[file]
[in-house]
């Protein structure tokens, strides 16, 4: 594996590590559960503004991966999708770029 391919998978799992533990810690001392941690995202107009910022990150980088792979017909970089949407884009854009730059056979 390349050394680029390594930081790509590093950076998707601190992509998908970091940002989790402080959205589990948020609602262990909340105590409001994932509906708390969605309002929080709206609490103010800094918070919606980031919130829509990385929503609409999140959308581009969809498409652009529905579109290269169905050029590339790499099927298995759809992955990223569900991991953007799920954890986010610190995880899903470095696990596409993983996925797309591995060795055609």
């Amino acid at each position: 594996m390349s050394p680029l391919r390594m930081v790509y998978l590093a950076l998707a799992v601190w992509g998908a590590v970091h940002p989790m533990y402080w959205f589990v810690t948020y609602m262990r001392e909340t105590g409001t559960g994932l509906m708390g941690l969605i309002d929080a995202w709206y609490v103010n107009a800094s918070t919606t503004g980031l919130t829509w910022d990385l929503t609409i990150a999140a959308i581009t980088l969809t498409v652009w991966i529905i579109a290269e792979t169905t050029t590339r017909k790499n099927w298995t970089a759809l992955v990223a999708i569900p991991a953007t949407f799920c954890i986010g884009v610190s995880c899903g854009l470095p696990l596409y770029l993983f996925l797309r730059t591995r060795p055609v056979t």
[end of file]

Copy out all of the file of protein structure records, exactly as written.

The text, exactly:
[in-house]
């Protein structure tokens, strides 16, 4: 594996590590559960503004991966999708770029 391919998978799992533990810690001392941690995202107009910022990150980088792979017909970089949407884009854009730059056979 390349050394680029390594930081790509590093950076998707601190992509998908970091940002989790402080959205589990948020609602262990909340105590409001994932509906708390969605309002929080709206609490103010800094918070919606980031919130829509990385929503609409999140959308581009969809498409652009529905579109290269169905050029590339790499099927298995759809992955990223569900991991953007799920954890986010610190995880899903470095696990596409993983996925797309591995060795055609």
């Amino acid at each position: 594996m390349s050394p680029l391919r390594m930081v790509y998978l590093a950076l998707a799992v601190w992509g998908a590590v970091h940002p989790m533990y402080w959205f589990v810690t948020y609602m262990r001392e909340t105590g409001t559960g994932l509906m708390g941690l969605i309002d929080a995202w709206y609490v103010n107009a800094s918070t919606t503004g980031l919130t829509w910022d990385l929503t609409i990150a999140a959308i581009t980088l969809t498409v652009w991966i529905i579109a290269e792979t169905t050029t590339r017909k790499n099927w298995t970089a759809l992955v990223a999708i569900p991991a953007t949407f799920c954890i986010g884009v610190s995880c899903g854009l470095p696990l596409y770029l993983f996925l797309r730059t591995r060795p055609v056979t």